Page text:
Over the last few days the Bahraini government eliminated any remaining doubt about the direction it is moving on human rights. After forcing prominent dissident Zainab Al Khawaja into exile last week, on Saturday it prevented a group of human rights activists from attending the United Nations Human Rights Council in Geneva, and today took leading human rights defender Nabeel Rajab from his home in an early morning raid. This latest attack on civil society comes just as the State Department is about to release its long-overdue report on how well the Bahraini regime is doing on implementing human rights reform. It's hard to see why administration officials missed the February 1 deadline and still haven't sent the report Congress asked for. The situation isn't that complicated--the Bahraini authorities have carried out only a small handful of the 26 recommendations they promised to fulfill in 2011, and in recent weeks have intensified their attacks on human rights activists. Rajab was arrested a few hours ago and is said to be held at Riffa police station. It's unclear if he will be released, if fresh charges are to be brought against him, or old ones resurrected to put him back in prison. He has been prevented from leaving the country since he was released from jail a year ago. Over the weekend, half a dozen other activists were also prevented from attending the U.N. Human Rights Council. One of them, Ebtisam Alseagh, told me: "I went to the airport on Saturday the passport officer prevented me from traveling and said I should ask at the Ministry of the Interior. So I went the next day but they said there was no note in their security files preventing me from traveling," she said. "So a few hours later I tried to leave Bahrain by road via Saudi Arabia but again I was stopped at the border without any explanation." Another, Hussain Radhi, told me a similar story: "I went to the airport Saturday night to go to Geneva for the human rights council. The passport officer said I couldn't travel--he said he couldn't tell me why. Then Sunday I tried to leave via the causeway to Saudi Arabia and was stopped again. It's clear the authorities don't want activists going to Geneva." Today the U.N. High Commissioner for Human Rights, Zeid bin Ra'ad Al-Hussain, again criticized Bahrian's regime for its human rights record, rightly noting that "Repression will not eliminate people's grievances; it will increase them." But Bahrain's ruling family is clearly past caring what the international community, including its allies in Washington and London, say in statements of concern.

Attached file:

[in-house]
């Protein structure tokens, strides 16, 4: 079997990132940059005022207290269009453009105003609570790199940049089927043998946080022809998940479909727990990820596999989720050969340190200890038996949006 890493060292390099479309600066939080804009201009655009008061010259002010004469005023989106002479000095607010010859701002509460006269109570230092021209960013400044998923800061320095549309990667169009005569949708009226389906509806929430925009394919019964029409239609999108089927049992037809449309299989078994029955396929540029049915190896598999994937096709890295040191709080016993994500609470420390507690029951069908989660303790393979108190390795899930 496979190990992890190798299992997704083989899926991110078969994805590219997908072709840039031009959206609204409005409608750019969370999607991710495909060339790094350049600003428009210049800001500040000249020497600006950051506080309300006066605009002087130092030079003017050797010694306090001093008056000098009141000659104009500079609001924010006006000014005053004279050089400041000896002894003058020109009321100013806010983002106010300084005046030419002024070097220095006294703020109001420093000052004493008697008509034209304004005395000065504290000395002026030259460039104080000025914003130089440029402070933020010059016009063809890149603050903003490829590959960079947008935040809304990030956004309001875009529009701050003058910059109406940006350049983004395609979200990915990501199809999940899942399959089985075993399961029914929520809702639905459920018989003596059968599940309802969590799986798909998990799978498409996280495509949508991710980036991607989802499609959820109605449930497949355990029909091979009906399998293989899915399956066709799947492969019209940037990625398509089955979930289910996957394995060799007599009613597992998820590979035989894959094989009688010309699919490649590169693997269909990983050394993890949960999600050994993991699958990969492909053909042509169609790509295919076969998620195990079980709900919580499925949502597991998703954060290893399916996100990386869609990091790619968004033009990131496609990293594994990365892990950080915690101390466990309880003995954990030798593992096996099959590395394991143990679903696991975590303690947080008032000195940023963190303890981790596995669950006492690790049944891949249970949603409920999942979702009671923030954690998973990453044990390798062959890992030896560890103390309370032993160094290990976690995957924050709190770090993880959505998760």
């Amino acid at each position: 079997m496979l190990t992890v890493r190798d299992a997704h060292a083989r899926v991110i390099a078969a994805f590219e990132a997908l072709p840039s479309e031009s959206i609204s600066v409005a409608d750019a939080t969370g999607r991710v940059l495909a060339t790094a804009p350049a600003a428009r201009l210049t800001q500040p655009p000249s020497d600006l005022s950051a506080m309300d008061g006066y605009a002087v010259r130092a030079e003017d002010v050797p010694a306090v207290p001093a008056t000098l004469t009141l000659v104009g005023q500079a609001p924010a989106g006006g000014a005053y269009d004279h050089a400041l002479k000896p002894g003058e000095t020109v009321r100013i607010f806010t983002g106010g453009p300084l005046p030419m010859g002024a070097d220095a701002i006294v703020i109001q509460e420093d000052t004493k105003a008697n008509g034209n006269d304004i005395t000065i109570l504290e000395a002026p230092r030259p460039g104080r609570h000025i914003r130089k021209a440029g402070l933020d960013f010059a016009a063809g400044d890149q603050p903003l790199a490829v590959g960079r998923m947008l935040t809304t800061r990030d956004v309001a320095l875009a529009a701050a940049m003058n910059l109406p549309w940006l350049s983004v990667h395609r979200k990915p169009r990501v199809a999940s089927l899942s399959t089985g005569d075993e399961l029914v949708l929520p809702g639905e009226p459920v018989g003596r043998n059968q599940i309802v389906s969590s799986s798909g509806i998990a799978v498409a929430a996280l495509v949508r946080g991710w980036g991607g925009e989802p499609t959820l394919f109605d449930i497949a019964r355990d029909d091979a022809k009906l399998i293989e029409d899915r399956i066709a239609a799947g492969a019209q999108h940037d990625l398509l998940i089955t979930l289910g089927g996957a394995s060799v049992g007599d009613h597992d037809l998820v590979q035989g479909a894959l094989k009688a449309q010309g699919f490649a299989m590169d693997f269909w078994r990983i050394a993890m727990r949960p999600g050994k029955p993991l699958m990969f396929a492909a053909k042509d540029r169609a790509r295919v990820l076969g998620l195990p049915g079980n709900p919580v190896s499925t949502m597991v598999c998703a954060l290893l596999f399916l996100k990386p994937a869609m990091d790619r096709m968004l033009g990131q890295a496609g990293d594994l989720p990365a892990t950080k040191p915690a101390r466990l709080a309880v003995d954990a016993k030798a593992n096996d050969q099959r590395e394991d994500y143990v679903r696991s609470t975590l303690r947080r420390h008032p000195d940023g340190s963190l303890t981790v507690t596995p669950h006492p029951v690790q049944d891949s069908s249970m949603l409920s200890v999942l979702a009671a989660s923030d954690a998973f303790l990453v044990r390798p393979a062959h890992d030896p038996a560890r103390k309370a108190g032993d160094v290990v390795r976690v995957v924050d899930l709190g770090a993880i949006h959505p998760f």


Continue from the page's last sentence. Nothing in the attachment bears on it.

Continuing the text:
Bahrain's Foreign Minister Khalid Al Khalifa, a senior royal, dismissed the U.N. High Commissioner's comments in a tweet that said, "We won't waste our time answering a powerless commissioner."
Bahrain's impunity continues also because there are too many American and British officials who are willing to believe evidence of fake reform.
A year ago the State Department even thought it was a good idea to lift holds on arms sales to Bahrain's military, citing "meaningful progress on human rights." Such a hopelessly naive analysis does nothing to deter the dictatorship, which earlier this month increased the jail sentence for peaceful opposition leader Shiekh Ali Salman from four to nine years. What's clearly needed now are consequences for these repressive acts. Congress is considering bipartisan legislation which would ban the sale of small arms to Bahrain's security forces until real human rights reform has been achieved. It won't solve all Bahrain's problems but it's one tangible way for Washington to show it's finally prepared to stand with Bahrain's civil society.